Declaring for the NBA draft is like declaring bankruptcy: You can’t just bellow it and expect it to take effect. You actually have to fill out the paperwork.
That’s why USC’s Elijah Stewart wasn’t among the 192 early entrants to the 2017 NBA draft.
Jonathan Givony of DraftExpress:
Givony’s report will do little but embarrass Stewart. It’s unlikely Stewart would’ve been drafted, and he likely would have withdrawn to return to USC for his senior season. Perhaps, he would’ve gotten helpful feedback from the NBA before that point, but that’s minimal.
The real problem, though, isn’t Stewart’s inattentiveness, to whatever extent is exists. It’s that the NCAA won’t allow players to maintain eligibility while having an agent.
If Stewart had proper representation, there’d be no questioning whether he intended to declare for the draft. His agent would’ve handled it, one way or the other.
If the NCAA were truly about educating players, it’d allow them to have guidance from experienced professional agents. Agents don’t have to conflict with amateurism (not that amateurism is a worthy goal, anyway).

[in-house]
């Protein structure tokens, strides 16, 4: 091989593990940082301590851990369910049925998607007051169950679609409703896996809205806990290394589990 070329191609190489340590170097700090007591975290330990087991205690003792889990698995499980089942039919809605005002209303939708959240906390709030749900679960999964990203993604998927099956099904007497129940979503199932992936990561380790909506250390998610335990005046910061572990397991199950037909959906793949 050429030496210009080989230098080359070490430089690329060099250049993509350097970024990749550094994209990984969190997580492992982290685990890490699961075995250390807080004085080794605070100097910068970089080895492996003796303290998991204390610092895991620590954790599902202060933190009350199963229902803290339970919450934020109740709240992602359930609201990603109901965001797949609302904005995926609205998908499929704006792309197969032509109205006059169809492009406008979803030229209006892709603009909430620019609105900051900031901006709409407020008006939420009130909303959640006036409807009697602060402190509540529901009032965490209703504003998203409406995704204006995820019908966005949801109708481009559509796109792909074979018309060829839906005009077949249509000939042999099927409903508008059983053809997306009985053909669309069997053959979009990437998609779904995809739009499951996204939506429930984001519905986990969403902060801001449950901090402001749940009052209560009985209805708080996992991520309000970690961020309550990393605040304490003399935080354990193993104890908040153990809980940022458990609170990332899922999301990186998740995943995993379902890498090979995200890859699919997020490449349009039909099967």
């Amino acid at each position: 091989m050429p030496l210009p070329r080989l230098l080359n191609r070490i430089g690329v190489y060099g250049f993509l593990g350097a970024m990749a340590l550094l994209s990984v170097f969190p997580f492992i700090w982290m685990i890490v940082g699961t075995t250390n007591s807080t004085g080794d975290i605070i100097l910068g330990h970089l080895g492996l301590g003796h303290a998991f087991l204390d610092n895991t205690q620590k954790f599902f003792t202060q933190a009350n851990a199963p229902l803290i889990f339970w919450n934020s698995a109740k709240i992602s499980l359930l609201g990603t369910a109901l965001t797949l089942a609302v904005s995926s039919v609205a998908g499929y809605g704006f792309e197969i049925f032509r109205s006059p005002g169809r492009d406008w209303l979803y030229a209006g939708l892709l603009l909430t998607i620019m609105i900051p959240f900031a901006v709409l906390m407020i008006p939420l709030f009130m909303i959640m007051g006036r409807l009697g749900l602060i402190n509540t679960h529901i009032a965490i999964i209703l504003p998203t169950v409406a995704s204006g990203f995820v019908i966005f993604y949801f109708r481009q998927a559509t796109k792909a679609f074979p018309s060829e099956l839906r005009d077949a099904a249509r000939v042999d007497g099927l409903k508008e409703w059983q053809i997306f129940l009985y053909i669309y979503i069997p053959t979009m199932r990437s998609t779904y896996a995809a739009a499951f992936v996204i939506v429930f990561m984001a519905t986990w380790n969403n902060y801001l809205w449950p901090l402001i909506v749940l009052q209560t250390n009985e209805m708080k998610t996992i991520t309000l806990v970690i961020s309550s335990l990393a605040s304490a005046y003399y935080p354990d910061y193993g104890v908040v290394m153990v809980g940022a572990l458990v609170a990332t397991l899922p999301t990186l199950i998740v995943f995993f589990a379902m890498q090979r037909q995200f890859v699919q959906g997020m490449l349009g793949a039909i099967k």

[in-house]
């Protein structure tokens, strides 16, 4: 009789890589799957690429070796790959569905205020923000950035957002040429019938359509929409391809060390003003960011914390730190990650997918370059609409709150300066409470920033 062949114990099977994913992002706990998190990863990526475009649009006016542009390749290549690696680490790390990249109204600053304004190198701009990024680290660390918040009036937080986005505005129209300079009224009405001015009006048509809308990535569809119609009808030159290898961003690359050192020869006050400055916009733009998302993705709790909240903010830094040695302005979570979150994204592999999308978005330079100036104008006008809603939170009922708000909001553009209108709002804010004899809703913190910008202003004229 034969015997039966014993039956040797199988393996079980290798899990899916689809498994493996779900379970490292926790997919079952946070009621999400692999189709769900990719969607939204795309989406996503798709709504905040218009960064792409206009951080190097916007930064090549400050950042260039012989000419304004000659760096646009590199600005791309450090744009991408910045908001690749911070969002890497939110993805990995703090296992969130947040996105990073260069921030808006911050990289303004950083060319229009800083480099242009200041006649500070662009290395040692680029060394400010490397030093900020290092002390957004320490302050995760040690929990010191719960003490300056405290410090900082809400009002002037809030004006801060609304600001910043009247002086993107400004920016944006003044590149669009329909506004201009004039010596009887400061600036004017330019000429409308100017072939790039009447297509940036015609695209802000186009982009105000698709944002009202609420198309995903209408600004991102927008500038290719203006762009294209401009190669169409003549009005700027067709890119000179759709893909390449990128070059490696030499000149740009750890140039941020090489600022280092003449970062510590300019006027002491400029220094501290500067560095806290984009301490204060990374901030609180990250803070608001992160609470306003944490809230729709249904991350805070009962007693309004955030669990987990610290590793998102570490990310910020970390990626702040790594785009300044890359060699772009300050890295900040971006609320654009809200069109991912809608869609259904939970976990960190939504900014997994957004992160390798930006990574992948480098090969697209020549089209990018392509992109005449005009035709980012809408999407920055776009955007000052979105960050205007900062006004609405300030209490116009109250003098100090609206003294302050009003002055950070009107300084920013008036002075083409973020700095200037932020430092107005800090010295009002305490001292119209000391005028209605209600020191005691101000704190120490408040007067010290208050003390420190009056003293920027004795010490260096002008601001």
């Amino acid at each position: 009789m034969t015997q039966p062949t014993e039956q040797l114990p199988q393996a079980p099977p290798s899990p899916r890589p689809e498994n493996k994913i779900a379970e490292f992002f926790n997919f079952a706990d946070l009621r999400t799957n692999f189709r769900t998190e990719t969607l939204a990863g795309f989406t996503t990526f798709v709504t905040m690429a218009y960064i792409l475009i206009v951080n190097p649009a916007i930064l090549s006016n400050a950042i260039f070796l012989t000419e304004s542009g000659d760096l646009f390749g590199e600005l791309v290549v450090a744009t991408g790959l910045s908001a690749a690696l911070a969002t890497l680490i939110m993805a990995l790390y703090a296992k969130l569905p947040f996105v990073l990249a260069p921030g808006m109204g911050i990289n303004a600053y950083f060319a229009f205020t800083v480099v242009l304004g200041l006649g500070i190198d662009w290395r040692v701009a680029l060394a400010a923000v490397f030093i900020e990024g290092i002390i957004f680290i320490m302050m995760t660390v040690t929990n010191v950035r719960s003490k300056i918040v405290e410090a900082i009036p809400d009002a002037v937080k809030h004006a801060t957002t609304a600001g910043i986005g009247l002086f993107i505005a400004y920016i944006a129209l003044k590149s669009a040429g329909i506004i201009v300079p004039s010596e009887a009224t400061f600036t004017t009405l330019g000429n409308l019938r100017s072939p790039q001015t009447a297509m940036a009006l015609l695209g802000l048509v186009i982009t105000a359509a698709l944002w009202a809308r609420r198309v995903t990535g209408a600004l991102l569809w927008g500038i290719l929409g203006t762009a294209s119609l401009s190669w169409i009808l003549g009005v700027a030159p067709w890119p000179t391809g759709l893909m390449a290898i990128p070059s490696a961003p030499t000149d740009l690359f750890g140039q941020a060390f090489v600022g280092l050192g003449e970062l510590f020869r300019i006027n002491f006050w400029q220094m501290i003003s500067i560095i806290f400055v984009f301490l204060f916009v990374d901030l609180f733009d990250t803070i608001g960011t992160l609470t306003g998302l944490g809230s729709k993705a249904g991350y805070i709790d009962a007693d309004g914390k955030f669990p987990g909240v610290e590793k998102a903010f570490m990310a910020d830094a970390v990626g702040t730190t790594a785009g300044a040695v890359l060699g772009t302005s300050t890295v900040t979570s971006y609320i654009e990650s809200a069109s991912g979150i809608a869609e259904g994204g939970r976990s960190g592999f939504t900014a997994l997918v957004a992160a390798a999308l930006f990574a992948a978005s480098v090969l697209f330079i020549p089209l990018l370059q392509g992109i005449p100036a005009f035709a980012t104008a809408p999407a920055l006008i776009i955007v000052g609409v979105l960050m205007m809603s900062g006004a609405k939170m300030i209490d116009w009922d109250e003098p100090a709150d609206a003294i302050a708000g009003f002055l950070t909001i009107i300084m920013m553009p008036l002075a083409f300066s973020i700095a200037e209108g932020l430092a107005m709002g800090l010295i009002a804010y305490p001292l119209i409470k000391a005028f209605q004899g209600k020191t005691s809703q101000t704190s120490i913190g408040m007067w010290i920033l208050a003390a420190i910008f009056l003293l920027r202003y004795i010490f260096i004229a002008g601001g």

But teaching players is not the NCAA’s true goal. The NCAA prioritizes keeping its cartel in tact and money flowing to coaches and administrators.
Agents might steer players from that corrupt system entirely or at least help them leverage their immense power to gain better compensation than a wage-fixed scholarship.
This incident should spark discussion about the unseemly lengths the NCAA goes to to protect its money-makers from its revenue-generators. Instead, it’s much easier to make Stewart a punchline.